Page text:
Today's top 5 Urdu Shayari


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  • कसक
  • کسک



ehsās baḌhā detā hai har dard shiddat

mahsūs karoge to kasak aur baḌhegī

ehsas baDha deta hai har dard ki shiddat

mahsus karoge to kasak aur baDhegi

by Unknown


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In 1933, in the company of which two persons, did Iqbal travel to Afghanistan?
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The proverb ‘Haath Kangan ko Aarsi Kya’ is quite common, but do you know what an Aarsi is exactly? Well, it was a ring worn on the thumb by women of earlier times that had jewels surrounding a mirror in its center. Women used to keep a check on their makeup by looking into it. In Urdu poetry, Aarsi is a theme that’s been extensively explored:

Aaiina saamne na sahii aarsi to hai
Tum apne muskuraane kaa andaaz dekhnaa

Going back to the proverb ‘Haath Kangan ko Aarsi Kya’, it literally means that to check the Kangan (bangles) worn on the hand, there is no need to look into the mirror; for they are right in front of the eyes. Figuratively, the proverb is used to point out something so obvious that there is barely a need to put it out explicitly. Further, the proverb has also been extended into the following:

‘Haath Kangan ko Aarsi Kya, PaDhe likhe ko Farsi Kya’

Interestingly, there is also a ritual in marriages called "Arsi Mus’haf" in which the bride and groom are seated face to face with a dupatta is placed on their head and a mirror is placed in the middle. The two look at each other’s face, reciting a Surah of the Qur'an. Mus’haf refers to the Holy Qur'an itself.



To write the script of his famous TV serial Mahabharat, BR Chopra had first reached out to Rahi Masoom Raza, who initially refused. When this news published in the newspapers the next day, thousands of people wrote letters to BR Chopra probing why he insisted on getting the Mahabharata written by a Muslim. Chopra sent these letters to Rahi Sahib, who, after reading them, said that now he will write the Mahabharata, for he was the son of the Ganges. Rahi often said, “I have three mothers, one who gave birth to me, second, the river Ganges, and third my elementary school.”
Eventually, it was Rahi Masoom Raza who wrote the TV serial Mahabharat, and its script and dialogues became exceptionally popular among the masses. A case in point of its popularity was his house which was laden with letters written by audiences praising and blessing him for his work. Although he had a pile of letters around, he always kept a small bundle lying on the edge of his desk. These were the letters that slandered him. These letters were written by Hindus who expressed their anger about how Rahi, as a Muslim, dared to write for the Mahabharata, and also Muslims who were angry with him because he wrote a book ascribed to the Hindus. Rahi stated that this small bundle actually reminded him that there are so few bad people in the country and encouraged him to write more.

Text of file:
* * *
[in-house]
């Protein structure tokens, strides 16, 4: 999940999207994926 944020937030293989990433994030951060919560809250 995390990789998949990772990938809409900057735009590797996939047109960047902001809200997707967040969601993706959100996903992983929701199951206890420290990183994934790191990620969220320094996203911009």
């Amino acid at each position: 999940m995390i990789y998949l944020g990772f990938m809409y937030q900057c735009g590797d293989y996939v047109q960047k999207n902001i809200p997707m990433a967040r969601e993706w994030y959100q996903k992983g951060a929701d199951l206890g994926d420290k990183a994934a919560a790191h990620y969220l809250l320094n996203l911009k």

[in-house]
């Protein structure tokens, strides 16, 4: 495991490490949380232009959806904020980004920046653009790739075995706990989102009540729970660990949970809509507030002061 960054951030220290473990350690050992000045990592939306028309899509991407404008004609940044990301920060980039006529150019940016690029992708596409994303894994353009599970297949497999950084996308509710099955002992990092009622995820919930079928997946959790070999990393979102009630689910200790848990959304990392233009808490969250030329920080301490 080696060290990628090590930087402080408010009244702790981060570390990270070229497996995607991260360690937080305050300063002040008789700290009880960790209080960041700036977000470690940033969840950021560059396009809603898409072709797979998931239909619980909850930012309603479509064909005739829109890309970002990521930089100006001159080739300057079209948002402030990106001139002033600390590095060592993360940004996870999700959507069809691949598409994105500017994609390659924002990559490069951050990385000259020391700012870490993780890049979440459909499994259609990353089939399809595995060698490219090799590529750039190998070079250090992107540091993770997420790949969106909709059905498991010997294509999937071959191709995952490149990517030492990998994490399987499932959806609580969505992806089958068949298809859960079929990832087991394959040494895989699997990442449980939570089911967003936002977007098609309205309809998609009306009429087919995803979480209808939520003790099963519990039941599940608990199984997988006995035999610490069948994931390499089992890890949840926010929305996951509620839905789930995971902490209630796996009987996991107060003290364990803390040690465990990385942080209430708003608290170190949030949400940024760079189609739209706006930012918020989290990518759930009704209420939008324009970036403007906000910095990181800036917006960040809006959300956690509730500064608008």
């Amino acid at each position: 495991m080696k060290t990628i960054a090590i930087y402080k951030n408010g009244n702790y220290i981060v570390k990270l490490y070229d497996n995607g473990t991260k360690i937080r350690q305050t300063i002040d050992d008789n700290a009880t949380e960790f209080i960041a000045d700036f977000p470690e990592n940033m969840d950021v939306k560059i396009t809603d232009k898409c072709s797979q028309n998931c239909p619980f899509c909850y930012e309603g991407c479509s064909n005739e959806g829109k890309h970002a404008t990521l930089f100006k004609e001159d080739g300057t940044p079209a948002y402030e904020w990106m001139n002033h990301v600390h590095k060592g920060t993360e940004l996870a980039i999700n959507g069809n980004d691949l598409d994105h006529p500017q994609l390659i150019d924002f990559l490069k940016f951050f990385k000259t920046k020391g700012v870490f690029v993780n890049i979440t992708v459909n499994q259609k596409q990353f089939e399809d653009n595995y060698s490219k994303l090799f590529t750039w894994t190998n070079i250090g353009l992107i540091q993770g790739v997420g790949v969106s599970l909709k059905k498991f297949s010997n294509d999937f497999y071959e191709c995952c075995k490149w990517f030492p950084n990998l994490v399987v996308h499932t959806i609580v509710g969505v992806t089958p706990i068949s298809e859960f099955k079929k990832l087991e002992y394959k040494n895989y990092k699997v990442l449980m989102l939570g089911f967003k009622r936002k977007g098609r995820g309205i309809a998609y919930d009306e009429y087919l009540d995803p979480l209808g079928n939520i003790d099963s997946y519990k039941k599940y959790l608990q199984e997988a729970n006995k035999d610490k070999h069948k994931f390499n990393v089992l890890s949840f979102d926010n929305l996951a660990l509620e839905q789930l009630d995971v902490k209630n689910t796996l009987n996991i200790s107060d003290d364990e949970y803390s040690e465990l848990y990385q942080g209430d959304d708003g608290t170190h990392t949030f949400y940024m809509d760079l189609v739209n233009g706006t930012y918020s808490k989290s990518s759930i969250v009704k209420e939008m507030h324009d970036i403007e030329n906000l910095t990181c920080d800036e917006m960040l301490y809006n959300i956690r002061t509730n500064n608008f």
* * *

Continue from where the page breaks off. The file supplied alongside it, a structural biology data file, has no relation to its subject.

Wondering how much reverence did Iqbal had for his teachers? Well, in 1923, the British government decided to give him the title of "Sir", but he stated that he would only accept the title if his childhood teacher Ustad Maulvi Mir Hasan, from whom he received his primary education, would be conferred with the title of Shams-ul-Ulama.  The British government asked him how such a big title could be given to Maulvi Mir Hassan, and if he had a known work or book credited to his name. Iqbal replied, ‘I, right in front of you, am his writing, incarnate.’
Consequently, the British government gave the title of Shams-ul-Ulama to Maulvi Mir Hassan. 
Initially, when Iqbal was beginning to write poetry, he had received corrections (Islaah) from Mirza Dagh Dehlvi for a while. Though he had never met him in person, the two only corresponded through letters. After some time, Dagh wrote to Iqbal that there was no need for any more corrections in his poetry. When Dagh passed away, Iqbal wrote an elegy (Marsiya) in which every couplet was immersed in sheer love and reverence.
Ashk ke daane zamiin-e-sher mein botaa huu.n mai.n
Tuu bhi ro aye khaak-e-dilli ‘Daagh’ ko rotaa huu.n mai.n



In one of his poetry collections, titled 'Surili Bansuri' Aarzoo Lakhnavi did not use a single word from Persian and Arabic root. This collection of his, is famous among poetry enthusiasts. Like :

khilnā kahīñ chhupā bhī hai chāhat ke phuul kā 
lī ghar meñ saañs aur galī tak mahak ga.ī



Jigar Moradabadi was one of the most prominent pre-modern poets who enjoyed stunning popularity and fan-following. He is known for his moody nature; spent his life migrating between Moradabad, Agra and then finally moved to Gonda, where he lived with famous poet Asghar Gondvi as a friend and benefactor. He also earned his reputation as an iconic mushaira poet who earned huge applause from the audience, and used to charge ₹500 for one Mehfil. Despite all this, his marital life was very fragmented and his wife was very upset with his frequent drinking and alcohol addiction. It is said that on the advice of Asghar Gondvi, he divorced his wife Naseem and she got married to Asghar Gondvi after that.


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